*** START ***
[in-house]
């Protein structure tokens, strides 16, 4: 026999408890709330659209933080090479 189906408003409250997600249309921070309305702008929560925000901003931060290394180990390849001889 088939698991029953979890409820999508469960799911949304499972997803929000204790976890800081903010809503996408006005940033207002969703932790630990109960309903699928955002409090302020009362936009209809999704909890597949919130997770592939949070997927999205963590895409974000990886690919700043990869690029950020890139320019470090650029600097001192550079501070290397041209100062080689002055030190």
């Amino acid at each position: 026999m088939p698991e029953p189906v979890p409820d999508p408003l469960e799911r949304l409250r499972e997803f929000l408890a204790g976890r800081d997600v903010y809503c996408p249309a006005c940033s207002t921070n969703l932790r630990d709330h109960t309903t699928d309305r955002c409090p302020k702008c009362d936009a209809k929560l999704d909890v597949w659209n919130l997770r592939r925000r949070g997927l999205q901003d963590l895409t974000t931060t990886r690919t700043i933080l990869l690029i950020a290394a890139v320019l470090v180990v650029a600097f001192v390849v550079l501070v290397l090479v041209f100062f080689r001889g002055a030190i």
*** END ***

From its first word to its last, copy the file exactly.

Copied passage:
[in-house]
């Protein structure tokens, strides 16, 4: 026999408890709330659209933080090479 189906408003409250997600249309921070309305702008929560925000901003931060290394180990390849001889 088939698991029953979890409820999508469960799911949304499972997803929000204790976890800081903010809503996408006005940033207002969703932790630990109960309903699928955002409090302020009362936009209809999704909890597949919130997770592939949070997927999205963590895409974000990886690919700043990869690029950020890139320019470090650029600097001192550079501070290397041209100062080689002055030190």
């Amino acid at each position: 026999m088939p698991e029953p189906v979890p409820d999508p408003l469960e799911r949304l409250r499972e997803f929000l408890a204790g976890r800081d997600v903010y809503c996408p249309a006005c940033s207002t921070n969703l932790r630990d709330h109960t309903t699928d309305r955002c409090p302020k702008c009362d936009a209809k929560l999704d909890v597949w659209n919130l997770r592939r925000r949070g997927l999205q901003d963590l895409t974000t931060t990886r690919t700043i933080l990869l690029i950020a290394a890139v320019l470090v180990v650029a600097f001192v390849v550079l501070v290397l090479v041209f100062f080689r001889g002055a030190i």